FSA need more powers to deter rumour mongers

FSA need more powers to deter rumour mongers


The FSA is launching an inquiry into claims that traders spreading malicious rumours have been a catalyst in the downturn of city share prices. Traders have been said to be benefiting from dealing off the back of these false rumours, something the FSA is quick to make clear they will not tolerate.

One man's loss is inevitably another's gain. As UK lenders have been hit by the current crisis,many are having to withdraw products,terminate bank to bank lending and share prices are falling rapidly-something certain traders are keen to take full advantage of. While base rates are dropping, banks are having to put up their prices as a direct result of this. Last week this came to a head when Halifax Bank of Scotland suffered a sharp fall in share prices due to claims spread via email of funding problems. The HBOS have vehemently denied this and have stated that this is mere innuendo and completely untrue.

It has been claimed that similar talk in America contributed to the Bear Stearns crisis, as lenders feared the bank was cash short and demanded their money be immediately repaid. The FSA are keen to avert any similar crisis happening here in the UK and have warned that anyone found to be spreading false rumours will be pursued. Many traders are questioning whether this warning of a “pursuit” is going to be enough to stop traders who could stand to gain high sums of many from dealing in this way.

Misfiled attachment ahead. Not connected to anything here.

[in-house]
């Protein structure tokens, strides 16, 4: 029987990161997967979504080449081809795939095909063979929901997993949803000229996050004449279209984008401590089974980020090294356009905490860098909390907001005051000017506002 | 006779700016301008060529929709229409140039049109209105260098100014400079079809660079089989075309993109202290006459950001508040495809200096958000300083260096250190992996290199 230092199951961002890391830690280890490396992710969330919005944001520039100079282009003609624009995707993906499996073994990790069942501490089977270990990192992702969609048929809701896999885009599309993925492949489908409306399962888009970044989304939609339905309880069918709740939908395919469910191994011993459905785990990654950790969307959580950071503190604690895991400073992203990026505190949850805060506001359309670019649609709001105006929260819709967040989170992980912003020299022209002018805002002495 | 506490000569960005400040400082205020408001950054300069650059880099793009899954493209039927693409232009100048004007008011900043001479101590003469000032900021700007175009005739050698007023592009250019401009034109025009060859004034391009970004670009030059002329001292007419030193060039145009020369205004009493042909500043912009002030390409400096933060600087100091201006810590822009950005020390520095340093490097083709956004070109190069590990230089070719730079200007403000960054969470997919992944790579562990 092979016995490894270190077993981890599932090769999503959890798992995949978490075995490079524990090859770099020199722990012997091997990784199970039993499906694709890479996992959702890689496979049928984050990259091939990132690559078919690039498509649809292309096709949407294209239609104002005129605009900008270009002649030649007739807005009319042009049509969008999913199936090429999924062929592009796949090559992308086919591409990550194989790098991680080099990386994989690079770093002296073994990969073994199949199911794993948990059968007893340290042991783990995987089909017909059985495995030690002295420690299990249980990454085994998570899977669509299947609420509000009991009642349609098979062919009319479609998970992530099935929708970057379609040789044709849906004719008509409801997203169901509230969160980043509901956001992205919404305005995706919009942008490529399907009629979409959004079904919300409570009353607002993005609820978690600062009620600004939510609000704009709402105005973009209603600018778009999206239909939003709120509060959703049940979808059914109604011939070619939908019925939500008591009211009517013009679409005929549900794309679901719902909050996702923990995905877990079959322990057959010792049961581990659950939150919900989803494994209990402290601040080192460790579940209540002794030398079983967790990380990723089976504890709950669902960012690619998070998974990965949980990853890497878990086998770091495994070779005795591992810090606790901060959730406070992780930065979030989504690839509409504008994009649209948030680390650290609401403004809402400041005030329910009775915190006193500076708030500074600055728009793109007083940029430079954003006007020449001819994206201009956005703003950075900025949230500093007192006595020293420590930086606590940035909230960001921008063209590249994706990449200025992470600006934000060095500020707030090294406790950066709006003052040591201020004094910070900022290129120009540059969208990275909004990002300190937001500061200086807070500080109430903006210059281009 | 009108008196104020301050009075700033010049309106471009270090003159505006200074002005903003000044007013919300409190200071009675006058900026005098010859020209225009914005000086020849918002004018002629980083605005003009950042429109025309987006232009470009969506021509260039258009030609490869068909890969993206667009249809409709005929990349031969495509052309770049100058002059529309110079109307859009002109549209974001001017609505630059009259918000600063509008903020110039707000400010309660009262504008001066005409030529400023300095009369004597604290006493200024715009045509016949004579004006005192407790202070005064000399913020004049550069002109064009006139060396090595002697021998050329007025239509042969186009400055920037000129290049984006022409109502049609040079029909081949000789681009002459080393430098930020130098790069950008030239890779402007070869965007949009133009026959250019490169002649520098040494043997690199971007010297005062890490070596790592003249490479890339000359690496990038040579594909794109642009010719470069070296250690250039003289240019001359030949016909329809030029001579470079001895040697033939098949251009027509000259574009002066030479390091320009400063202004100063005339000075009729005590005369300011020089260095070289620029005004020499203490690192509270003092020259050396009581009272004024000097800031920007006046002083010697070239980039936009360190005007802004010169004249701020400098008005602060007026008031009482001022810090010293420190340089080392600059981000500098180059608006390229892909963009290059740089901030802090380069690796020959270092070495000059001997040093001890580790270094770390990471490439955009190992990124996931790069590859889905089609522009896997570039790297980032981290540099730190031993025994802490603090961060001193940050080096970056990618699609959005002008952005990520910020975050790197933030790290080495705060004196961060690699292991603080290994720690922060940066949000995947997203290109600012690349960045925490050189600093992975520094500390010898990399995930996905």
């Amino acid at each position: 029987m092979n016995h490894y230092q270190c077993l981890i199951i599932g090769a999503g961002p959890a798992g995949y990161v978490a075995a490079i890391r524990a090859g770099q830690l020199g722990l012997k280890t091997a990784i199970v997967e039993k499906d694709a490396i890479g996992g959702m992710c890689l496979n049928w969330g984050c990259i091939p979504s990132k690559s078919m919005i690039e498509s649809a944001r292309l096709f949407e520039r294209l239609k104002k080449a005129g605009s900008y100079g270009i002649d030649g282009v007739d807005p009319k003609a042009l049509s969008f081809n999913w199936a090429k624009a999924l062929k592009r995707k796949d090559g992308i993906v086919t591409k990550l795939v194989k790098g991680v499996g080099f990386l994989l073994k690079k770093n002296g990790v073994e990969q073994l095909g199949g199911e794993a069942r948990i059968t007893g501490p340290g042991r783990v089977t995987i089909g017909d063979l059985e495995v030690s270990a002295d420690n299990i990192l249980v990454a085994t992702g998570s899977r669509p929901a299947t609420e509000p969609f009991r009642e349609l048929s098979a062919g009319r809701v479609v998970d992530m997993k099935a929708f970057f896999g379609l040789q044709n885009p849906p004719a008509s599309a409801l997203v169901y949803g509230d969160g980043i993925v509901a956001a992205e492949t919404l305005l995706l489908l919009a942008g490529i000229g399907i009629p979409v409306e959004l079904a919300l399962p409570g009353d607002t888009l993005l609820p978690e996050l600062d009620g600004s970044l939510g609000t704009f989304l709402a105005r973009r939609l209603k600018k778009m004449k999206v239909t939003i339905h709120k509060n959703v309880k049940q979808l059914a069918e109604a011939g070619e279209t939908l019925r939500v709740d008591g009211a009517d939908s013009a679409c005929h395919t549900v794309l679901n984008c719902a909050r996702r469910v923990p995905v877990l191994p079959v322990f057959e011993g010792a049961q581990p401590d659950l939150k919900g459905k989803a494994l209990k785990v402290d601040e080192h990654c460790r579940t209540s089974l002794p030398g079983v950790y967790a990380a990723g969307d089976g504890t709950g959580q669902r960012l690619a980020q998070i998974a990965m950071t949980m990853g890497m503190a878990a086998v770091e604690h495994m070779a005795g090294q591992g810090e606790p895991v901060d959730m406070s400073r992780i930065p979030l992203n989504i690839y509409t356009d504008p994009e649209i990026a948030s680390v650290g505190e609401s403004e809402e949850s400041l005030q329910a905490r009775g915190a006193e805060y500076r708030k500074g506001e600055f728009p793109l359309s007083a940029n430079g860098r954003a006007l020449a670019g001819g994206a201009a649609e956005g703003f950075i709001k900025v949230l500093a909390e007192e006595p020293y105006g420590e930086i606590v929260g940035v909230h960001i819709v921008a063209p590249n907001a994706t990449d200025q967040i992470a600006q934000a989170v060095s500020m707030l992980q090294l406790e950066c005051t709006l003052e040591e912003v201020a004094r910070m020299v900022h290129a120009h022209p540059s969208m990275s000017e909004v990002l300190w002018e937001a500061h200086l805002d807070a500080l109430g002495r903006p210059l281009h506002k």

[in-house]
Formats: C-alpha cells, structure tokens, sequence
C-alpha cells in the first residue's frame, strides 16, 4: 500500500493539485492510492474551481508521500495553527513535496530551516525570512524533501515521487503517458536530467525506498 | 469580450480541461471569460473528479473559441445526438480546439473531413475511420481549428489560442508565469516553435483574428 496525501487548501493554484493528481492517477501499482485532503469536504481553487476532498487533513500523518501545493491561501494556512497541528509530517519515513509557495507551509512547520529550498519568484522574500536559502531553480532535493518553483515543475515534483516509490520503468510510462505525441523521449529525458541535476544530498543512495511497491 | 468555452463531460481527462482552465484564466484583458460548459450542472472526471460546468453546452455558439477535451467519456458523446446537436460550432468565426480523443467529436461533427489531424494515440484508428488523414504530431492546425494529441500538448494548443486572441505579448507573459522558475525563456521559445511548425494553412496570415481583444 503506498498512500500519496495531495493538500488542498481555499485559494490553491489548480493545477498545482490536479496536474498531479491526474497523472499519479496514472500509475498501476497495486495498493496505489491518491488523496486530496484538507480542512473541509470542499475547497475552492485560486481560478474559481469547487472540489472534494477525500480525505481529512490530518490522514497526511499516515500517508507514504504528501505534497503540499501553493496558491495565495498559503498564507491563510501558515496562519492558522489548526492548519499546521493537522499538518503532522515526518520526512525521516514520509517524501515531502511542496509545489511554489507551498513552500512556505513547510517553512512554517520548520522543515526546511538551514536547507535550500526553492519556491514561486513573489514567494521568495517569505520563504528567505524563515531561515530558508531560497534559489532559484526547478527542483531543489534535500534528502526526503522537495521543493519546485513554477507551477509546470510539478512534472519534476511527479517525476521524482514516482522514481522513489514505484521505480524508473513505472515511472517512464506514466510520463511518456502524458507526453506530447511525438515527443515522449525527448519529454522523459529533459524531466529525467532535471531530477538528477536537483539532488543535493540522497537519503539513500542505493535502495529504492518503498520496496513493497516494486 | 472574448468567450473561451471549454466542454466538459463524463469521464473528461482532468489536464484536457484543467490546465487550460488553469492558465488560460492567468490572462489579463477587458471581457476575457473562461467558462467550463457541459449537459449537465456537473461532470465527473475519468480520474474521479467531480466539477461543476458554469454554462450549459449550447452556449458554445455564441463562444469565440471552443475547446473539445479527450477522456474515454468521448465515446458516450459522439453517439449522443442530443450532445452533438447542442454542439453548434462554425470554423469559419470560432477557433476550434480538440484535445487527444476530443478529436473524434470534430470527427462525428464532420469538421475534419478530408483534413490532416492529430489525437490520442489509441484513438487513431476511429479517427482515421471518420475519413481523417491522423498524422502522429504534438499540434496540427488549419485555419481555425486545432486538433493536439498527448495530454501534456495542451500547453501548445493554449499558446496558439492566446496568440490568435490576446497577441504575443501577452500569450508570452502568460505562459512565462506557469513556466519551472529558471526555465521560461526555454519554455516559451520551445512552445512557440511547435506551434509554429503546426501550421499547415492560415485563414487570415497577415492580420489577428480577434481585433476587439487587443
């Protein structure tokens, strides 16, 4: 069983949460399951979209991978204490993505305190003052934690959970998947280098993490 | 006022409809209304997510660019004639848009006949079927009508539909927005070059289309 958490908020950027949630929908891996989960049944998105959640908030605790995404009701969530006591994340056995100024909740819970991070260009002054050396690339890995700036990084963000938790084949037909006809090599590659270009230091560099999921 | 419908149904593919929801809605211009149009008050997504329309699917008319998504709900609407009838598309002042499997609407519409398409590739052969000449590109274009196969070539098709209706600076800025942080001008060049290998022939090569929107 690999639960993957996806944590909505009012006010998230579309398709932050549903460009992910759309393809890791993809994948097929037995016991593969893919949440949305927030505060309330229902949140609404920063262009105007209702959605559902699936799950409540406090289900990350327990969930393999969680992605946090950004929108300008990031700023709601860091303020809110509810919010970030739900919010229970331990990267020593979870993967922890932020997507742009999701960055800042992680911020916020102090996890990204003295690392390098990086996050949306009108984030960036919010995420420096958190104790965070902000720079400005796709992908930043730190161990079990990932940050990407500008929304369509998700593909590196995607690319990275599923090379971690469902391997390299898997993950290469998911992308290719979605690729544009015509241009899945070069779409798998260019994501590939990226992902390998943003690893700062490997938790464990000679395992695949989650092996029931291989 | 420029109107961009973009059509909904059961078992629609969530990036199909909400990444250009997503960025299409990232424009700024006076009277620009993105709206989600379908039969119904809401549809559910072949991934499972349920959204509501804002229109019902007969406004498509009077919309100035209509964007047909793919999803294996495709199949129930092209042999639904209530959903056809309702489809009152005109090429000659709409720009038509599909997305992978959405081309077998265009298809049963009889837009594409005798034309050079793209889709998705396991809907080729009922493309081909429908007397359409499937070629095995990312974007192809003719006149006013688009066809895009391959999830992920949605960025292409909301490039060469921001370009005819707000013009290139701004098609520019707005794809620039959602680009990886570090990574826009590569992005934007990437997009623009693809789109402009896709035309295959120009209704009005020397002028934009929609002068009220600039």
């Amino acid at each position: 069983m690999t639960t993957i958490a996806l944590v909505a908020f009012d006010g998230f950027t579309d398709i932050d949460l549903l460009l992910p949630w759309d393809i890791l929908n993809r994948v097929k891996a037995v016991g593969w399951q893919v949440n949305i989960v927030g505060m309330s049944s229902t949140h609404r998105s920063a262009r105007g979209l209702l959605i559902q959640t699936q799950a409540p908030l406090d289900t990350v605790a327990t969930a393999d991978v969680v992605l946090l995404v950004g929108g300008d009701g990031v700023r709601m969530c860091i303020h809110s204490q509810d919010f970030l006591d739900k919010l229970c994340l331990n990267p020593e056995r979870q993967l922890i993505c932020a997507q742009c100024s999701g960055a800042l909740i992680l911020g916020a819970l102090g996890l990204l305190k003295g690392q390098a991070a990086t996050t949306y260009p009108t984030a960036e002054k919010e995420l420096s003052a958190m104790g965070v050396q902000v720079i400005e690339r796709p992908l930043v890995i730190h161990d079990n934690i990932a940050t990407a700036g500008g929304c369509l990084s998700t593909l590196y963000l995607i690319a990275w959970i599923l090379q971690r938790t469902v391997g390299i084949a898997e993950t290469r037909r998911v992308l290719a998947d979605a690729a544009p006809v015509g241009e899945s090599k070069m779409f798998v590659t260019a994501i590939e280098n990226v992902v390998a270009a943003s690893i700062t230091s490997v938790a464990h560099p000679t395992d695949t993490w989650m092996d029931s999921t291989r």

For a start, finding these rogue traders and proving that they have been benefiting from slanderous gossip could be a near impossible task . The city has always been a hotbed of conspiratorial whispers, so deciphering which are potentially dangerous will be extremely difficult. Sally Dewar,
managing director, wholesale and institutional markets, said:
"There has been a series of completely unfounded rumours about UK financial institutions in the London market over the last few days, sometimes accompanied by short-selling. We will not tolerate market participants taking advantage of the current market conditions to commit abuse by spreading false rumours and dealing on the back of them.
"We remind market participants of the need to take extra care, in this market climate, to adhere to the market code of conduct."

However, as yet the FSA has not made clear the consequences rumour mongers can expect. Many feel that until clear action is taken with a fitting punishment, some traders are bound to continue to deal in this way.

Lucy Trueick

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